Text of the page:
Shipping was the city’s economic anchor, but New Yorkers were more likely to work in the manufacturing industries—sugar refining, garment production, and publishing—that grew up around the harbor. Sugar producers, like the Roosevelt family, operated in a big port city, because urban scale enabled them to cover the fixed costs of big, expensive refineries and to be close enough to consumers so that refined sugar crystals wouldn’t coalesce during a long, hot water voyage. The garment industry similarly owed its concentration in New York to the vast cargoes of cotton and textiles that came through the city and sailors’ need for ready-made clothes. Even New York’s publishing preeminence ultimately reflected the city’s central place on transatlantic trade routes, as the big money in nineteenth-century books came from being the first printer out with pirated copies of English novels. The Harper brothers really arrived as publishers when they beat their Philadelphia competitors by printing the third volume of Walter Scott’s Peveril of the Peak twenty-one hours after it arrived in New York by packet ship.
In the twentieth century, however, the death of distance destroyed the transport-cost advantages that had made New York a manufacturing mammoth. Why sew skirts on Hester Street when labor is so much cheaper in China? Globalization brought fierce competition to the companies and cities that made anything that could be easily shipped across the Pacific. New York’s economic decline in the midtwentieth century reflected the increasing irrelevance of its nineteenth-century advantages.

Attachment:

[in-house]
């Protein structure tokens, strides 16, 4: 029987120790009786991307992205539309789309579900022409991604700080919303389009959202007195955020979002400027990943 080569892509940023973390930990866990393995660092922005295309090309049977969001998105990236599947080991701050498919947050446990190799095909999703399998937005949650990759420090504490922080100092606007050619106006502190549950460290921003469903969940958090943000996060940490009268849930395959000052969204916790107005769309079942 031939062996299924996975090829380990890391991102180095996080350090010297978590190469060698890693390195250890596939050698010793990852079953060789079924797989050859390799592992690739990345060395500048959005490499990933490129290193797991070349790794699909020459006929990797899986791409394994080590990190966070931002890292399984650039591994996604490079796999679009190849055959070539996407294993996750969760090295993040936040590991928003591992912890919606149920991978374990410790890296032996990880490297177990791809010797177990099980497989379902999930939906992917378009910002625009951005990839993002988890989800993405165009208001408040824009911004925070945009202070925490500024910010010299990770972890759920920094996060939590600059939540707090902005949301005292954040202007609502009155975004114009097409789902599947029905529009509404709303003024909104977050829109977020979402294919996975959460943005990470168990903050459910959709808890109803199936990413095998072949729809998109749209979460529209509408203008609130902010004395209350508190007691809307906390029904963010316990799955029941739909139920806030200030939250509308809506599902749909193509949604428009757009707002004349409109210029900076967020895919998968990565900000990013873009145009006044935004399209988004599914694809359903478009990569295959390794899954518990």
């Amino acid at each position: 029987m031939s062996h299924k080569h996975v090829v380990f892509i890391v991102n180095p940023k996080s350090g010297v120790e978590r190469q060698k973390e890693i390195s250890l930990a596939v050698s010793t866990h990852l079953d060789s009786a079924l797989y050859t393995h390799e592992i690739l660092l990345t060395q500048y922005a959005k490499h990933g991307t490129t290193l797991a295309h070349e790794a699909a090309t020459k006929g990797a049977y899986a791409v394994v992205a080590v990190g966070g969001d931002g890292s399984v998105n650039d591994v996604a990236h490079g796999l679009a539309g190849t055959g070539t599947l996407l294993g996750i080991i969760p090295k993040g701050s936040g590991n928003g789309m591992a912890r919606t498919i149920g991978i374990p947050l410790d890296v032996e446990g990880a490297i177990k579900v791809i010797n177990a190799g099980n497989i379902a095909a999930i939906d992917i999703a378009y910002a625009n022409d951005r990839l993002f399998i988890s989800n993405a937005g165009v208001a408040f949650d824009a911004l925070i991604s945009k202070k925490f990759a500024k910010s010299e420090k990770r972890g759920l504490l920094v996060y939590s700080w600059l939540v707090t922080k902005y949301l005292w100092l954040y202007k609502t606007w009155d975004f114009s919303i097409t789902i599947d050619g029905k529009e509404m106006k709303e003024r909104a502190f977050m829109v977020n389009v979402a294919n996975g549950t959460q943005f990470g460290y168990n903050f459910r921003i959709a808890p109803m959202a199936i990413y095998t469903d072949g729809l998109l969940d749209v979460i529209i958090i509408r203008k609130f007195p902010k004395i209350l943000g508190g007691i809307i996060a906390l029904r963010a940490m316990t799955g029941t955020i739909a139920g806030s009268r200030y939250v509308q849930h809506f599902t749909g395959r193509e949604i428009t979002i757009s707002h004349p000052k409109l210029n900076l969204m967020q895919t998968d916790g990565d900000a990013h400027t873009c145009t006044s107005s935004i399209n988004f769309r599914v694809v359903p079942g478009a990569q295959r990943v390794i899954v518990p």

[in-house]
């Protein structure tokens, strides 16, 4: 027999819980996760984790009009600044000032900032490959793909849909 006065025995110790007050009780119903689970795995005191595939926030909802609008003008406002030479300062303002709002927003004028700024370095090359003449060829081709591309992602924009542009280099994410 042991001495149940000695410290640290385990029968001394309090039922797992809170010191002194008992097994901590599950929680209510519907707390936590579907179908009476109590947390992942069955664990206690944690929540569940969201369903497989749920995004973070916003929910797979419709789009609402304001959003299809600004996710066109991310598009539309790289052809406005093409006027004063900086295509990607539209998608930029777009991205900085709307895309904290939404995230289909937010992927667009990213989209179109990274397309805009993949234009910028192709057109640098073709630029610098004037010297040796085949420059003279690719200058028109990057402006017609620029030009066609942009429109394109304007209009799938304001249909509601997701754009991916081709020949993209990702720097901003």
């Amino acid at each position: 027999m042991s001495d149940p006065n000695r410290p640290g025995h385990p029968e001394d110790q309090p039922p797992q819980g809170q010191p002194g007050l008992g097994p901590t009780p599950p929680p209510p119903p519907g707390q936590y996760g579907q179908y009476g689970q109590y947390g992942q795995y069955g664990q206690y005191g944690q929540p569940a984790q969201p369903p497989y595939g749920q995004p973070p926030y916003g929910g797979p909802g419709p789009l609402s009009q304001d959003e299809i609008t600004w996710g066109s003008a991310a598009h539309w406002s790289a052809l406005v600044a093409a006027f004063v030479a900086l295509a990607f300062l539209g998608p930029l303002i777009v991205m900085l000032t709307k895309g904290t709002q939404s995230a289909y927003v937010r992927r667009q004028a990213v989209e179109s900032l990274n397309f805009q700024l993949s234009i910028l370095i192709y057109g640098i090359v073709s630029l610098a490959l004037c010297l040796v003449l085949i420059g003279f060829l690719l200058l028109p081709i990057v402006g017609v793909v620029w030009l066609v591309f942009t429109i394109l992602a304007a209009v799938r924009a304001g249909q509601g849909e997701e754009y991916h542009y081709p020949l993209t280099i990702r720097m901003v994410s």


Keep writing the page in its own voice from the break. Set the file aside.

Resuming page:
But of course, as anyone standing on Fifth Avenue today must notice, the story didn’t end there. New York didn’t die. Today, the five zip codes that occupy the mile of Manhattan between Forty-first and Fifty-ninth streets employ six hundred thousand workers (more than New Hampshire or Maine), who earn on average more than $100,000 each, giving that tiny piece of real estate a larger annual payroll than Oregon or Nevada.
Just as globalization killed off New York’s advantages as a manufacturing hub, it increased the city’s edge in producing ideas. While there isn’t much sewing left in New York, there are still plenty of Calvin Kleins and Donna Karans, producing designs that will often be made on the other side of the planet. Honda may have brought heartache to Detroit’s Big Three, but managing the international flow of finance has earned vast sums for New York’s bankers. A more connected world has brought huge returns to the ideaproducing entrepreneurs who can now scour the earth in search of profits.
New York reinvented itself during the bleak years of the 1970s when a cluster of financial innovators learned from each other and produced a chain of interconnected ideas. Academic knowledge about trading off risk and return made it easier to evaluate and sell riskier assets, like Michael Milken’s highyield (junk) bonds, which made it possible for Henry Kravis to use those bonds to get value out of underperforming companies through leveraged buyouts. Many of the biggest innovators acquired their knowledge not through formal training but by being close to the action, like mortgage-backed security magnate Lewis Ranieri of Liar’s Poker fame, who started in the Salomon Brothers mailroom. Today, 40 percent of Manhattan’s payroll is in the financial services industry, the bulwark of a dense and still-thriving city. And even though some of these financial wizards helped give us the Great Recession, the city that housed them has weathered that storm, too. Between 2009 and 2010, as the American economy largely stagnated, wages in Manhattan increased by 11.9 percent, more than any other large county. In 2010, the average weekly wage in Manhattan was $2,404, which is 170 percent more than the U.S. average, and 45 percent more than in Santa Clara County, home of Silicon Valley, which pays the highest wages outside of Greater New York.